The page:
Fraser R My name’s Fraser R and my job title is Membership Manager. We have a membership made up of staff, patients and the public. We are the office that provides them with information. If one of the departments in the organisation wants to find out a bit more about what it’s patients or service users think about it, then we will facilitate an event – whether it be a focus group or something similar. Feedback, whether it be good or bad is really valuable, and part of my role is making sure that that is fed into the organisation in such a way that it makes a difference. Meeting with patients and their families who are so willing to share their experiences from the darkest – but also sometimes the most inspiring times in their lives - is really moving, and I think it’s been the most influencing in terms of you know what I think of the role here, and why I think that the organisation does such an important job. When I was ten I wanted to be the first man on Mars, funnily enough. I haven’t achieved that, my career path has taken a very different slant. And there were aspects of school that I didn’t like. I guess by the time I came to leave school I was ready to leave, and I really looked forward to being that bit more grown up and going to University and the other opportunities that open up. From leaving school I went to University and studied Sports Science. I guess my aspirations were either to work for a large sports club – possibly a rugby club or a football club. Part of what drove me as well was a keenness to take on responsibility, and that led me through into working for a Health Club, where one of my responsibilities was the satisfaction of the members, and that therefore led in to the membership side of what I now do. I'm not quite sure what my friends would have thought. I suppose they might have seen me working in a job linked to the sciences somewhere. I certainly couldn’t have predicted that I’d be doing this but, I don’t know, that’s an interesting one. What would I like to be doing in five or ten years? Ideally I think the NHS is a great place to work, so I’d be very happy if I was still within the NHS. The good thing about particularly where I work now is there are so many developments going on, so I would like to be involved in leading one of those developments, or helping manage a project. The boyhood hero for me was a member of my family, he was my Grandfather. And I knew from a young age that he was a War veteran, and it was only as I got older and spoke to him when I became more of an adult, that I realised the sort of seriousness of the situations that he’d been in, and I guess it puts into perspective things that I think are a crisis or something to worry about. He's probably been the most – the person that's shaped who I am I suppose, growing up. I think what appeals about working in a hospital, is the fact that the work that goes on here every day makes such a huge difference to people’s lives. I mean it’s life and death things going on here every day. Having the opportunity and the privilege really of listening to people’s experiences is what really appeals. It’s been a real eye opener about the kind of – the kind of bravery really – I mean people who have put up with this huge disruption to their life, and their families lives, and have been able to talk about it so eloquently at focus groups so – with a view to making things better for others. I consider myself very fortunate that I've come into a job that, for me, ticks all the boxes of what I find exciting and enjoyable about coming to work. So although I didn’t expect to be here, I'm pleased that I am. ENDS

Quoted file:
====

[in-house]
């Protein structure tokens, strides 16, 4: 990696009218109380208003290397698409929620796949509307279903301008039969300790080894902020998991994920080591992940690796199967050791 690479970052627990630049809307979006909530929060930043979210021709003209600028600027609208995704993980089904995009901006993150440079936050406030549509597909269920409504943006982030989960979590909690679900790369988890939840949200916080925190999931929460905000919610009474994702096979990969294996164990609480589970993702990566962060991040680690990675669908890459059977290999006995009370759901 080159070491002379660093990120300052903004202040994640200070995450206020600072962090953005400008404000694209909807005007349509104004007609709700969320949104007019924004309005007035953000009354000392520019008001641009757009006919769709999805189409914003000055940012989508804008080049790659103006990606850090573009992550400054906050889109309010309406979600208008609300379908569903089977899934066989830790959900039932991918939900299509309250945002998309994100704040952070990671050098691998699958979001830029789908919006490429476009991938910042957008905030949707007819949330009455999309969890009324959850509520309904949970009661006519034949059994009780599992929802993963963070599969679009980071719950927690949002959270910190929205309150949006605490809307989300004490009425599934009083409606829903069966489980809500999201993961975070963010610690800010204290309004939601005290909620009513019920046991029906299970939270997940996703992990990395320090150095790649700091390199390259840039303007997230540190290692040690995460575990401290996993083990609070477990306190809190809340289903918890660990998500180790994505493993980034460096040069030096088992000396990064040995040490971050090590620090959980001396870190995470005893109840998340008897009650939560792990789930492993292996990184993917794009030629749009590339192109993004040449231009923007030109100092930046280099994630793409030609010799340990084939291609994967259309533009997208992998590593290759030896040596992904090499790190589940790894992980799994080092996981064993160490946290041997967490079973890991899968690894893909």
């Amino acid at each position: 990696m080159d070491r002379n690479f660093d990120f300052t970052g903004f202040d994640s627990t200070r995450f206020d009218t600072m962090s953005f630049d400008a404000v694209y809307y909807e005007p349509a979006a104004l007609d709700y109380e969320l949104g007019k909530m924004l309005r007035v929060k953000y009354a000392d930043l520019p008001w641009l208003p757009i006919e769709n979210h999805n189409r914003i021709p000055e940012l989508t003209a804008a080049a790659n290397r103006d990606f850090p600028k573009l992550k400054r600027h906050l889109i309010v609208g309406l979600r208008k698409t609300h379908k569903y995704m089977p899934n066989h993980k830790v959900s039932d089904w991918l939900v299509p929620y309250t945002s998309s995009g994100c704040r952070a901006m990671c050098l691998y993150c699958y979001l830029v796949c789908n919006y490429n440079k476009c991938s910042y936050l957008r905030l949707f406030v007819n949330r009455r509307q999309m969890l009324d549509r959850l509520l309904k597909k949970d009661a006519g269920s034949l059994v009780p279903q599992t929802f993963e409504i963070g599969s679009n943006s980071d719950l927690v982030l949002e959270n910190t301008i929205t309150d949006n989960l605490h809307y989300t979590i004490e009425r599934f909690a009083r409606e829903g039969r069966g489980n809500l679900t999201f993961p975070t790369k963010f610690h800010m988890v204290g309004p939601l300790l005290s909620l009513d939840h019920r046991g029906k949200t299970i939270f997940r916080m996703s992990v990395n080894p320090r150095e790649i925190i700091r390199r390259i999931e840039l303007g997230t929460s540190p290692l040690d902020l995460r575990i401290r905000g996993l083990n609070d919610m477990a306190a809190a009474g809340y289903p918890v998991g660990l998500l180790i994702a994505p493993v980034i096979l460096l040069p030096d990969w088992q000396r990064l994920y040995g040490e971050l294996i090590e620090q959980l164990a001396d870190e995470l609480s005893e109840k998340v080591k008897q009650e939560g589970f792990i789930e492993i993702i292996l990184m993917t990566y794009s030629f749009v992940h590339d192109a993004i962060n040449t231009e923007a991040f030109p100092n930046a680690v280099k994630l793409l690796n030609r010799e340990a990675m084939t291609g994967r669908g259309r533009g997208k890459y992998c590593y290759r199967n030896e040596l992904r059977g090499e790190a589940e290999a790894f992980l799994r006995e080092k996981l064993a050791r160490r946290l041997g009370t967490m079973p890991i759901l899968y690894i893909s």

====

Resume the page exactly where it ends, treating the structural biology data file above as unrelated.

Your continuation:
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Age at filming: 26-35, Employer's name: Addenbrookes Hospital
Fraser R says "I consider myself fortunate that I've come into a job that for me, ticks all the boxes of what I find exciting and enjoyable about coming to work - working in hospitals makes a huge difference to peoples lives." Fraser names his grandfather as a major influence on his life "the person who shaped who I am I suppose."

More information about health services and public health managers and directors

Check out 15 videos about this career


Average Salary
£54,600
Average Weekly Hours
40
Past Unemployment
YearUnemployed
20112%
20122%
Predicted Employment
Top 10 Industries
For This Job
IndustryJobs
Retail trade6,900
Wholesale trade5,661
Specialised construction 2,942
Head offices, etc2,701
Public admin. & defence2,571
Auxiliary  services2,566
Health 2,482
Computer programming, etc2,224
Financial services1,903
Architectural & related1,767
Employment Status
Description

Managers and directors in this unit group plan, organise, direct and co-ordinate the resources and activities of health care providers and purchasers at both district and unit levels.

Qualifications

Entrants require a degree or equivalent qualification, a professional qualification and/or relevant experience. Off- and on-the-job training is provided through management training schemes. The nature of schemes varies between regions and occupational areas.

Tasks
  • Implements policies of the board, ensures statutory procedures are followed, with particular emphasis on patient safety and the management of risk
  • Liaises with health care professionals to determine short and long-term needs and how to meet these objectives within budgetary constraints
  • Oversees the day-to-day management of the unit or service and provides leadership to staff
  • Uses statistical information to monitor performance and assist with planning
  • Negotiates and manages contracts with providers and purchasers of health care services
  • Manages staff, including recruitment, appraisal and development
  • Monitors and reports upon the effectiveness of services with a view to improving the efficiency of health care provision
  • Coordinates the promotion of public health and wellbeing in the actions and policies of public agencies and their social partners
  • Monitors and reports upon the state of public health and wellbeing.
Employment by Region
Gender Balance
M 68% 32% F
Where to go next
Cambridge University HospitalsInformation and statistics for the health and social care sector. Sector Skills Council for Health Professionals